Permanent versus Rotating SchedulesWe might think that permanent night workers adapt or get used to their work times. Usually, the longer somebody does something, the easier it becomes. With experience, many night workers figure out tricks or personal methods to fight off some of the nighttime fatigue. However, research tells us that most permanent night workers never really get used to the schedule. That is, there are many nights when they still feel tired and sleepy. Fatigue occurs because most night workers go back to a day schedule on their days off. This is not surprising because family and friends are active during the day. Also, many errands and chores (like getting the car fixed) must be done during the day. Because most night workers often return to a day schedule, they never completely allow their sleep and body rhythms to adapt to being awake at night. They also sleep less during the day, so they dont recover from fatigue. This fatigue can carry over from day to day. Over several days, fatigue can accumulate to unsafe levels. People working rotating schedules face a similar situation. Because the shift times are always changing, they can never completely adapt to a set work schedule. Rotating schedules are often used because they are considered fairer to all workers. Everybody in the workforce takes their turn at both the popular and unpopular shifts. Rotating shiftworkers are always trying to get used to changing work times. This is not easy, which is why rotating shiftworkers have more complaints than other workers about physical health and psychological stress. Research has shown that rotating shifts have special features that might affect a persons ability to get used to the schedule. These features are explained below.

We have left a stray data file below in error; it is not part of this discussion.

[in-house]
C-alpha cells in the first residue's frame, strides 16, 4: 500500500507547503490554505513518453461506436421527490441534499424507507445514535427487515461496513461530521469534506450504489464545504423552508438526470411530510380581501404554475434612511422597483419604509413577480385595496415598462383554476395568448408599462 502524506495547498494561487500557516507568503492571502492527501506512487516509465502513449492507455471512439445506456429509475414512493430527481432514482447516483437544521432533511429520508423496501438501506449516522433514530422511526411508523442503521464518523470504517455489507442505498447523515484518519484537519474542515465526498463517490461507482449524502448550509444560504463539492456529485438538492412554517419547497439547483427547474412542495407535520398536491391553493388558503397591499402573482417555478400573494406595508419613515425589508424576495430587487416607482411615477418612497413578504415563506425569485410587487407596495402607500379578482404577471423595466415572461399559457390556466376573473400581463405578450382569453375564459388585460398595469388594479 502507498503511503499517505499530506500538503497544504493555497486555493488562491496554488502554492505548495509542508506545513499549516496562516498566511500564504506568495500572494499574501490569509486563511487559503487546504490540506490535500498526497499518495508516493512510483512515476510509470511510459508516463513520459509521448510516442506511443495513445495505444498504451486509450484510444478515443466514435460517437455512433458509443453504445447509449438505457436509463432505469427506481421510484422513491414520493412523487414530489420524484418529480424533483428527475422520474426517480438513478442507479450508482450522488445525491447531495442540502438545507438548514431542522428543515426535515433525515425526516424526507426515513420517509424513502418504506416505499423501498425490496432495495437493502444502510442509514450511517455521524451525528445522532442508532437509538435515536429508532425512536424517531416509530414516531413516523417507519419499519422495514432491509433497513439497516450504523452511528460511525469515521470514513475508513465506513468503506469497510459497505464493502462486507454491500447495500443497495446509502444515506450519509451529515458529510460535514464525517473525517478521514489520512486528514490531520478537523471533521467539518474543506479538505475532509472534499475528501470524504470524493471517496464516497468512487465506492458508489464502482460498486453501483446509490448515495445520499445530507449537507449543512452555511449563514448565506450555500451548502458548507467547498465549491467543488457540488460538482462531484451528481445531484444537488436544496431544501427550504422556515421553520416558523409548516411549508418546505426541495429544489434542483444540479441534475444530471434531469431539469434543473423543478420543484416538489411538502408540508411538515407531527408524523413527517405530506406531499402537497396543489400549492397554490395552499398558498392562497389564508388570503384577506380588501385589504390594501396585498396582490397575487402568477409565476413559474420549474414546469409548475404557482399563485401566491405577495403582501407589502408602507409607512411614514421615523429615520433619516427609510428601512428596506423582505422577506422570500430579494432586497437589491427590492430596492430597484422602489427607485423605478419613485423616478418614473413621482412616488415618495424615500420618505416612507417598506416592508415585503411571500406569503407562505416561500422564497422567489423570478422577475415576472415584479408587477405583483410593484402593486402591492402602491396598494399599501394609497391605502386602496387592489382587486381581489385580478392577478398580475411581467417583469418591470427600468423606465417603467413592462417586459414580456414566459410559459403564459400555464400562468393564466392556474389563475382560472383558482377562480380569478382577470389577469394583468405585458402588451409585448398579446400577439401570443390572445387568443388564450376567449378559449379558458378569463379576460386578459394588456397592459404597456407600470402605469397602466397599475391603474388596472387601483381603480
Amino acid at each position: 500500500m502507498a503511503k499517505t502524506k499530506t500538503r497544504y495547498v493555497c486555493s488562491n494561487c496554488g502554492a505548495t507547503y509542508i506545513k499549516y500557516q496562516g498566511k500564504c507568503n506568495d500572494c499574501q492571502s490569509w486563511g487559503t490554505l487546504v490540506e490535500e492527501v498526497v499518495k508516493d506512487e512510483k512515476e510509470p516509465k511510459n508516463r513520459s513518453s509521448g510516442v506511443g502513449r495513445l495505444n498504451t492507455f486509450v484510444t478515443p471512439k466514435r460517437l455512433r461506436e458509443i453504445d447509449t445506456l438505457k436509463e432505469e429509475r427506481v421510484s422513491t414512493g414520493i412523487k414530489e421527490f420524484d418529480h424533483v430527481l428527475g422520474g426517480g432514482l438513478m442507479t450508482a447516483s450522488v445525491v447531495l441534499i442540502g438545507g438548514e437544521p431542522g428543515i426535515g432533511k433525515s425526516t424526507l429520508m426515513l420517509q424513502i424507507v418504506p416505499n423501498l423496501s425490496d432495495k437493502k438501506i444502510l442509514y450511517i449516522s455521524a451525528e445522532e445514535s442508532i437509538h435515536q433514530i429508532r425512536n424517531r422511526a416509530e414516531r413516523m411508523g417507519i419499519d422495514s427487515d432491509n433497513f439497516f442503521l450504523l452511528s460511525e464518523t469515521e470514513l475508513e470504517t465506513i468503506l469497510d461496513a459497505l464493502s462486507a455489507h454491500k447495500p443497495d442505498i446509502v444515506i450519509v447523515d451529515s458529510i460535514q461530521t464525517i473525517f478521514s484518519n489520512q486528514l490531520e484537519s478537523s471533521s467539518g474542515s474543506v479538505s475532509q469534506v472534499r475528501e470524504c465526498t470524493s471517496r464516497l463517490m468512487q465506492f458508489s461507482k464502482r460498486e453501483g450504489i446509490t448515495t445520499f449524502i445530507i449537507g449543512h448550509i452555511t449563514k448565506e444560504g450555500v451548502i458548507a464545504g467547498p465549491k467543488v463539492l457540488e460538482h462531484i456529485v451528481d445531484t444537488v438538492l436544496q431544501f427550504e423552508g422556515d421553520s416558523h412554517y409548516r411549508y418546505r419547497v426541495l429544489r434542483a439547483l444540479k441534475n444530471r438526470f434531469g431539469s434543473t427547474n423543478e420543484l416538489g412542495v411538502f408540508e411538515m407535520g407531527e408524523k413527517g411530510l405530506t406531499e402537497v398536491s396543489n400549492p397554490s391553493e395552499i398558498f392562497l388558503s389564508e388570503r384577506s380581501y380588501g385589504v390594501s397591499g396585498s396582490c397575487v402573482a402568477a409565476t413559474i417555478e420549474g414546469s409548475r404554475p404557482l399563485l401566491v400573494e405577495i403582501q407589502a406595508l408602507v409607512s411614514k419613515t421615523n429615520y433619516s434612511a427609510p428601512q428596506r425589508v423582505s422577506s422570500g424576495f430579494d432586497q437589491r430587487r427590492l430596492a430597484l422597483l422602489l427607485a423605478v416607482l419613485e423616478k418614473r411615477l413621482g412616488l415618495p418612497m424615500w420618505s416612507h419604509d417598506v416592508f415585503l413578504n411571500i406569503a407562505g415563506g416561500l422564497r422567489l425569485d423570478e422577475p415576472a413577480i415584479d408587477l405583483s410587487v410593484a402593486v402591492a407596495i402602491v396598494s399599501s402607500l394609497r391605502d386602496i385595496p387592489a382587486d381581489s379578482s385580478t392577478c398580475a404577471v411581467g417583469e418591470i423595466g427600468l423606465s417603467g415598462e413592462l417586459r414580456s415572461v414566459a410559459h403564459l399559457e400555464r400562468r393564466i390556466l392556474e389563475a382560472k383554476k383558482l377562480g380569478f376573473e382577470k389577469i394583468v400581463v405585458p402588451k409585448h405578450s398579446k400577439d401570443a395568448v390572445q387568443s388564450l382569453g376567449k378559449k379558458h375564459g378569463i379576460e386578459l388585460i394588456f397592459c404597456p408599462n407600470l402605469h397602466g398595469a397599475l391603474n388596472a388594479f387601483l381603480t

Speed and Direction of RotationAdapting to rotating shifts can be affected by the speed of rotation and the direction of rotation. Speed of rotation means the number of consecutive day, evening, or night shifts before a shift change occurs. Direction of rotation means the order of shift change: A forward rotation is in the clockwise direction, from day to evening to night shift. A backward rotation is in the counterclockwise direction, from day to night to evening shift. Different rotation speeds also affect a workers ability to get used to change of shift times. We have already talked about the same situation under permanent versus rotating shifts. Longer rotations (for example, three to four weeks of working the same hours) are supposed to allow workers more time to get used to night shifts. However, workers usually return to a day schedule on their days off. A fast rotation (every two days, for example) allows no time to get used to night work. Some researchers prefer the fast rotation, because the worker quickly gets through the tough shifts and then has a couple of days off. Very fast rotations are used in Europe more than in America. Direction of rotation can affect the ability of circadian (daily body) rhythms to adapt to the change in work times. Sleep, for example, is a circadian rhythm because each person sleeps for part of every day. Some researchers suggest that a forward, or clockwise, rotation is better for helping a worker adjust to new sleep times. This suggestion was made because it is easier to go to bed later and wake up later than earlier. Our body rhythms make us feel more awake and alert in the early evening. This makes it harder to fall asleep earlier. Backward rotations work against the body rhythm by forcing the worker to go to sleep earlier and earlier. Although we dont have hard and fast numbers, it seems that backward rotation schedules are used frequently in the United States. It is not completely clear why. It is partly because of custom (We always did it this way) and partly because workers like the "long change. In the long change, workers pick up an extra day off when going to evening shifts after night shifts. This happens because evening shift starts late in the day, which leaves most of that day free for non-work activities.